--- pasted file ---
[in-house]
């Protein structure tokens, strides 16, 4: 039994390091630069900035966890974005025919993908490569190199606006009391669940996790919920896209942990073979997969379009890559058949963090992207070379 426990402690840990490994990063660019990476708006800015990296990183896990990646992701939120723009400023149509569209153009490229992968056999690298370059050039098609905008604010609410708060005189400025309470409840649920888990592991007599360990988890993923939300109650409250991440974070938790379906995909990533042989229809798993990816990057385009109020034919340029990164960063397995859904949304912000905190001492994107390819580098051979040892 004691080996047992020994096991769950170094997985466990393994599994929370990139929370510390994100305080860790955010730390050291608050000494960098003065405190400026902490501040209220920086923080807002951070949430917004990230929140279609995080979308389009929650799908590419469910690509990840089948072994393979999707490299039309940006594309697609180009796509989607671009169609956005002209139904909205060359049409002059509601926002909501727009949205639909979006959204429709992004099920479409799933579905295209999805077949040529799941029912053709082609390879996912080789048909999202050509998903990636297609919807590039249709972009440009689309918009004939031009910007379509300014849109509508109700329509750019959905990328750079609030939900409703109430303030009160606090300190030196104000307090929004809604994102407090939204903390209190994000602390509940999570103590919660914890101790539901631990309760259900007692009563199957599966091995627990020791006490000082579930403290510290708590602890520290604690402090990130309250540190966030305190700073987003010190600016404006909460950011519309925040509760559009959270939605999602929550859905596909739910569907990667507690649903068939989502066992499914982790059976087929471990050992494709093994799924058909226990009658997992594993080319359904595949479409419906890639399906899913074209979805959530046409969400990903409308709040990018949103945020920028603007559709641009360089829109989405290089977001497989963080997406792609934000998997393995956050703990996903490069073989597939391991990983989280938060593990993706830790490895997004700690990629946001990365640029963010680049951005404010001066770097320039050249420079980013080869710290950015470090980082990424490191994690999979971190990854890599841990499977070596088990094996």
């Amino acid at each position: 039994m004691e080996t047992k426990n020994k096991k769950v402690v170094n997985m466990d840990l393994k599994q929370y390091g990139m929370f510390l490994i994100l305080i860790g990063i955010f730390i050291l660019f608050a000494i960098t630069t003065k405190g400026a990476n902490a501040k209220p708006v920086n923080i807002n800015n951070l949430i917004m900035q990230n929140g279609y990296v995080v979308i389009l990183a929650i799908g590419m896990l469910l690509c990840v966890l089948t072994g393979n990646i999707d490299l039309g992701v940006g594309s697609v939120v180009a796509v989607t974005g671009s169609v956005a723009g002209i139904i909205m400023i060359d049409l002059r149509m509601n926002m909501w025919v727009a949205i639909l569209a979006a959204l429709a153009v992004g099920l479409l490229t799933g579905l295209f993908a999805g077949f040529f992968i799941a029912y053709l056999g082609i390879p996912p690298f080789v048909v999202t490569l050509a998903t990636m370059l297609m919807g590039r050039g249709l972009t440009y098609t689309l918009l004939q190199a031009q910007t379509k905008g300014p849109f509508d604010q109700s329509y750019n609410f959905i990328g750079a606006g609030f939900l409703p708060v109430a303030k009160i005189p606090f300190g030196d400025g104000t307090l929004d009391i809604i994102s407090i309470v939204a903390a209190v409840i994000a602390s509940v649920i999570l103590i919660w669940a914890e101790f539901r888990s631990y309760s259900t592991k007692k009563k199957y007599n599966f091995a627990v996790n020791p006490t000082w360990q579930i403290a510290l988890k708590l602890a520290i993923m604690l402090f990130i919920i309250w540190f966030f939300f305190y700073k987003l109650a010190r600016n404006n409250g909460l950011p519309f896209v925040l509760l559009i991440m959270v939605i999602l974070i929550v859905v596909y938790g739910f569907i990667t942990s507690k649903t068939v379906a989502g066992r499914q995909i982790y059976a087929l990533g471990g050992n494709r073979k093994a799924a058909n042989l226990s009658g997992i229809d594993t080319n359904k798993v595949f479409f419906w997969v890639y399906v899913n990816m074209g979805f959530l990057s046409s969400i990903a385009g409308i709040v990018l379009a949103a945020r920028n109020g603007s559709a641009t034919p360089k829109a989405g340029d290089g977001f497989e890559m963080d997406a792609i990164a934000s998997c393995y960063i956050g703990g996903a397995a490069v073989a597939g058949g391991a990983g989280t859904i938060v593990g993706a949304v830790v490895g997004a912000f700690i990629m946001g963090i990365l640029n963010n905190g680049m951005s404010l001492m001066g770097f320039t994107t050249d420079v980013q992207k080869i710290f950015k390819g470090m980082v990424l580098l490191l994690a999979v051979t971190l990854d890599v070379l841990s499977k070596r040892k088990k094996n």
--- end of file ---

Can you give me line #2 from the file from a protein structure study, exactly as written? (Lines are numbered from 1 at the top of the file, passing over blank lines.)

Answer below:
């Protein structure tokens, strides 16, 4: 039994390091630069900035966890974005025919993908490569190199606006009391669940996790919920896209942990073979997969379009890559058949963090992207070379 426990402690840990490994990063660019990476708006800015990296990183896990990646992701939120723009400023149509569209153009490229992968056999690298370059050039098609905008604010609410708060005189400025309470409840649920888990592991007599360990988890993923939300109650409250991440974070938790379906995909990533042989229809798993990816990057385009109020034919340029990164960063397995859904949304912000905190001492994107390819580098051979040892 004691080996047992020994096991769950170094997985466990393994599994929370990139929370510390994100305080860790955010730390050291608050000494960098003065405190400026902490501040209220920086923080807002951070949430917004990230929140279609995080979308389009929650799908590419469910690509990840089948072994393979999707490299039309940006594309697609180009796509989607671009169609956005002209139904909205060359049409002059509601926002909501727009949205639909979006959204429709992004099920479409799933579905295209999805077949040529799941029912053709082609390879996912080789048909999202050509998903990636297609919807590039249709972009440009689309918009004939031009910007379509300014849109509508109700329509750019959905990328750079609030939900409703109430303030009160606090300190030196104000307090929004809604994102407090939204903390209190994000602390509940999570103590919660914890101790539901631990309760259900007692009563199957599966091995627990020791006490000082579930403290510290708590602890520290604690402090990130309250540190966030305190700073987003010190600016404006909460950011519309925040509760559009959270939605999602929550859905596909739910569907990667507690649903068939989502066992499914982790059976087929471990050992494709093994799924058909226990009658997992594993080319359904595949479409419906890639399906899913074209979805959530046409969400990903409308709040990018949103945020920028603007559709641009360089829109989405290089977001497989963080997406792609934000998997393995956050703990996903490069073989597939391991990983989280938060593990993706830790490895997004700690990629946001990365640029963010680049951005404010001066770097320039050249420079980013080869710290950015470090980082990424490191994690999979971190990854890599841990499977070596088990094996």